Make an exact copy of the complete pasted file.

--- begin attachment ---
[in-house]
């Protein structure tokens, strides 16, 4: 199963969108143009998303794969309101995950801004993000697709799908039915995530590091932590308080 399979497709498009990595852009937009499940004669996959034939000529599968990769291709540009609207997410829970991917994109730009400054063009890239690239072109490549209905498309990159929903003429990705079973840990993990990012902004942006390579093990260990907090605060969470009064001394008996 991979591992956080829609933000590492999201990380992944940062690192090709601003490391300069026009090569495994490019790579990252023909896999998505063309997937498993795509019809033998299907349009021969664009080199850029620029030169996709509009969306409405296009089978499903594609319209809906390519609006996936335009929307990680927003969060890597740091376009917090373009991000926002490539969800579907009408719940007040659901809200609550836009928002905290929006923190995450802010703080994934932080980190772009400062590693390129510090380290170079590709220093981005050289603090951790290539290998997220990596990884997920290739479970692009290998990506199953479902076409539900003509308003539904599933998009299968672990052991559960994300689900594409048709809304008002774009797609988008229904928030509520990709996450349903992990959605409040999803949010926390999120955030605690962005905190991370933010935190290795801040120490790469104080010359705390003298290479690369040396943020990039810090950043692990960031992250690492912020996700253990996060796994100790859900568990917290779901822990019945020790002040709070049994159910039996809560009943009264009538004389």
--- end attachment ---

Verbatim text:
[in-house]
């Protein structure tokens, strides 16, 4: 199963969108143009998303794969309101995950801004993000697709799908039915995530590091932590308080 399979497709498009990595852009937009499940004669996959034939000529599968990769291709540009609207997410829970991917994109730009400054063009890239690239072109490549209905498309990159929903003429990705079973840990993990990012902004942006390579093990260990907090605060969470009064001394008996 991979591992956080829609933000590492999201990380992944940062690192090709601003490391300069026009090569495994490019790579990252023909896999998505063309997937498993795509019809033998299907349009021969664009080199850029620029030169996709509009969306409405296009089978499903594609319209809906390519609006996936335009929307990680927003969060890597740091376009917090373009991000926002490539969800579907009408719940007040659901809200609550836009928002905290929006923190995450802010703080994934932080980190772009400062590693390129510090380290170079590709220093981005050289603090951790290539290998997220990596990884997920290739479970692009290998990506199953479902076409539900003509308003539904599933998009299968672990052991559960994300689900594409048709809304008002774009797609988008229904928030509520990709996450349903992990959605409040999803949010926390999120955030605690962005905190991370933010935190290795801040120490790469104080010359705390003298290479690369040396943020990039810090950043692990960031992250690492912020996700253990996060796994100790859900568990917290779901822990019945020790002040709070049994159910039996809560009943009264009538004389």